The Quilt Photography Workshop

Hello friends, this post is about something that is very dear to my heart...photography! I am always taking pictures - of my son, new fabric and my projects. In this post I wanted to discuss my camera, what type of scene I like to set and some simple steps for brightening up your photos. Beth over at Plum and June is hosting an awesome monthly link up: The Quilt Photography Workshop!

Plum and June

tule3

The photos I took for this post are of some beautiful new fabric I just purchased. Arizona Sky Tule Fat Quarter Bundle by Leah Duncan for Art Gallery Fabrics. I do not typically lean towards these colors but they are gorgeous, and I used to live in Arizona so I felt like it was destiny!

Camera Information: 

My camera of choice is a Nikon D600. I always shoot RAW files in Aperture Priority mode, with the ISO set as low as possible to reduce the amount of "noise" in the photo. For the best photos I try to only take pictures in natural lighting, luckily we have some great windows in our place, but if not outdoor pics are always great!

My go-to lens is the super-sharp Nikkor 50mm f/1.4G. This is very versatile for jumping between fabric/quilt shots and random portraits of my son Grey.

The f/1.4 aperture gives you a lot of creative control (and beautiful bokeh - the blurry background). To brighten up my pictures I usually import into Photoshop, Lightroom or PicMonkey and do minor curve adjustments.

The scene:

tule1

I tend to lean towards a more simple & modern approach when it comes to photo staging. To keep my photos somewhat cohesive my old standbys are

  • Taking pictures on our wood floor, great for closeups and also full quilt shots.
  • Pictures of quilts on my white rocker, draped over the back or using the seat as a nice white backdrop. The curved back makes a seamless white background perfect for smaller items. That is the white background used in these photos. Chairs are excellent props for blankets and pillows and I always think it is nice to use the same chair in all of your photos.
  • Brick walls - I take many photos in front of our fireplace and of quilts outside by the garage. Brickwalls are awesome and can pretty much be found anywhere! Yay for free backdrops :)
  • Grass - sometimes just laying out a quilt in the grass is the perfect scene. I used to live in Phoenix and all we had was dirt, so you may have to improvise.

How to Brighten up your photos:

I used to just import my photos into Photoshop and adjust the curve to create a brighter picture but not everyone has access to this program. Starting just a few weeks ago I switched over to PicMonkey's website and discovered I could do the exact same thing plus add some fun enhancements like banners and watermarks.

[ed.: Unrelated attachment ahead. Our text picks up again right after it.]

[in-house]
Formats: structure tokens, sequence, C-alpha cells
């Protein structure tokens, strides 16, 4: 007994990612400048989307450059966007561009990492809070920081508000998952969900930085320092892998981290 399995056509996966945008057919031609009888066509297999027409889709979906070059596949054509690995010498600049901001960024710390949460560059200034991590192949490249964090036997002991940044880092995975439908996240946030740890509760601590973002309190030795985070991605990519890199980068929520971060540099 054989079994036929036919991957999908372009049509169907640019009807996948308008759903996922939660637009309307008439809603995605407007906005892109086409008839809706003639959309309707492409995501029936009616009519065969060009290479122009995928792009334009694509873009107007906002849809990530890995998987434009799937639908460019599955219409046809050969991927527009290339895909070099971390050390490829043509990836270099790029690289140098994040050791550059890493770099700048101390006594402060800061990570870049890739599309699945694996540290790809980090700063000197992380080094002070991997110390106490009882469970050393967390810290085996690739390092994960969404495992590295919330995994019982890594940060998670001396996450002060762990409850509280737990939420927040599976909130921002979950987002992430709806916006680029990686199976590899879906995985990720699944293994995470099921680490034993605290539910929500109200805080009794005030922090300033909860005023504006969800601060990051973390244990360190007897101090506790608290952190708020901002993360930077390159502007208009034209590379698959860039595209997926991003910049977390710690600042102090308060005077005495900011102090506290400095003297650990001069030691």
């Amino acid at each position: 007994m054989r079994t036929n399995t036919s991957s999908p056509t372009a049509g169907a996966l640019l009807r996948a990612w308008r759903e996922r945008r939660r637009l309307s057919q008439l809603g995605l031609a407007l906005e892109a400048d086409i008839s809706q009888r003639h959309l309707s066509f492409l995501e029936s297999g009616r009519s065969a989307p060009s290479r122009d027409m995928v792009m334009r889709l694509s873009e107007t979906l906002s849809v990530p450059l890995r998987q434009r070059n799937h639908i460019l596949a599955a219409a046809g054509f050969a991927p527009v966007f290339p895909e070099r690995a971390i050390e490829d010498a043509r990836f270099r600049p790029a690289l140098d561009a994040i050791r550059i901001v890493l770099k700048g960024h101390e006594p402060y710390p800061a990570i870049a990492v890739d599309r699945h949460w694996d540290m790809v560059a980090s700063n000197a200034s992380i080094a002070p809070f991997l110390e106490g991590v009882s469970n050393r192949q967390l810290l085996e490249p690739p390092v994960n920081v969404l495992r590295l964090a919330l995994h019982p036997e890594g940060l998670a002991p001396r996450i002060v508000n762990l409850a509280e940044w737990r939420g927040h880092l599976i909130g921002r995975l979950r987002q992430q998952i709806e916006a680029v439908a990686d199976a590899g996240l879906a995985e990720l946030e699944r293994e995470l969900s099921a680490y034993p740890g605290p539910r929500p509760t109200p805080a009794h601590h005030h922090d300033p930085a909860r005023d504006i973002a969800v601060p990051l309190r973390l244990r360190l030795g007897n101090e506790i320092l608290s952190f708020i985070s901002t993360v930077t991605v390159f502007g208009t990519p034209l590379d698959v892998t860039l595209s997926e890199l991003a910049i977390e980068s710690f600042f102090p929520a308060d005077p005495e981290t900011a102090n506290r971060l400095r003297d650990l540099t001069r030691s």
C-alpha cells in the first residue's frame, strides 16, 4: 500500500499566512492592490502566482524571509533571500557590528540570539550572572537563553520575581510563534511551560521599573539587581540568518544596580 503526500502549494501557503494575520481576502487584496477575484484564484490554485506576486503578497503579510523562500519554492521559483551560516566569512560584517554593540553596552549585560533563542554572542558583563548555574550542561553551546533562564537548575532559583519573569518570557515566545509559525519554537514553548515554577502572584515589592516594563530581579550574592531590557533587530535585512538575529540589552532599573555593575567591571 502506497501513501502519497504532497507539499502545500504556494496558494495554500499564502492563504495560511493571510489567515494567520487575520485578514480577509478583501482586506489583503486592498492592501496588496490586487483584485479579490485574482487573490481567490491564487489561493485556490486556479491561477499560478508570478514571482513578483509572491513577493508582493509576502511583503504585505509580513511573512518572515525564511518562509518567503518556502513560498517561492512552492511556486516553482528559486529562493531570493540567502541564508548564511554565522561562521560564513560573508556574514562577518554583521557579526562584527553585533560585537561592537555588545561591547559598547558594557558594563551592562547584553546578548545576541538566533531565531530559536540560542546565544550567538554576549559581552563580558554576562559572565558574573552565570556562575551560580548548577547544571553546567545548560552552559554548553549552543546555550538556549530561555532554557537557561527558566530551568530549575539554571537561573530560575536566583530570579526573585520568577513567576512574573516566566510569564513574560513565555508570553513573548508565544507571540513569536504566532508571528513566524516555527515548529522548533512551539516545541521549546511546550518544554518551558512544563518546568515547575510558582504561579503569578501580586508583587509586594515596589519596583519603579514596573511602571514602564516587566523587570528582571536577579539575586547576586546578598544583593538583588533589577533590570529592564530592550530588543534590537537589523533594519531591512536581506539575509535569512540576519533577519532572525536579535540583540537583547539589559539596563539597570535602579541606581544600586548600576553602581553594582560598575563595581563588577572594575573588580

To brighten up a picture that might be just a bit too dark due to your lighting situation here is a quick fix using their software. They have a free version and also a $33 per year version that has a few extras.

tule6

This picture didn't need a lot of help, just needed to be brightened up a bit and I wanted to add my logo as a watermark at the bottom. Here is the adjusted photo below along with how to adjust lighting // adding logo.

tule2

There we go! A little brighter, colors pop a little more and my logo is on the bottom right. In Picmonkey I went to Basic Edits first.

Basic Edits: Exposure - changed Highlights to 63 and changed Shadows to 20. Play around with the Highlights and Shadows until you create the brightness you desire.

To add logo:

Once you have your image cropped and adjusted the last thing I add is my logo. On the left side click on the Overlays tab

Overlays: At the top click on the "Your Own" tab and upload your logo image. It will appear in the middle of your picture. Resize if needed and position on your page. I like to place mine on the bottom right of my picture. Slide the fade to 50% to create a nice watermark image and click save.

tule5

I also have tons more pictures over on my Flickr page, some of the latest ones are early photos before I learned the magic of Photoshop...but I think its nice to see some of the differences. Be sure to check out Beth's post on this subject over at Plum and June Blog and see links to all of the participating bloggers. So much valuable info out there!

Thank you so much for stopping by!

-Nicole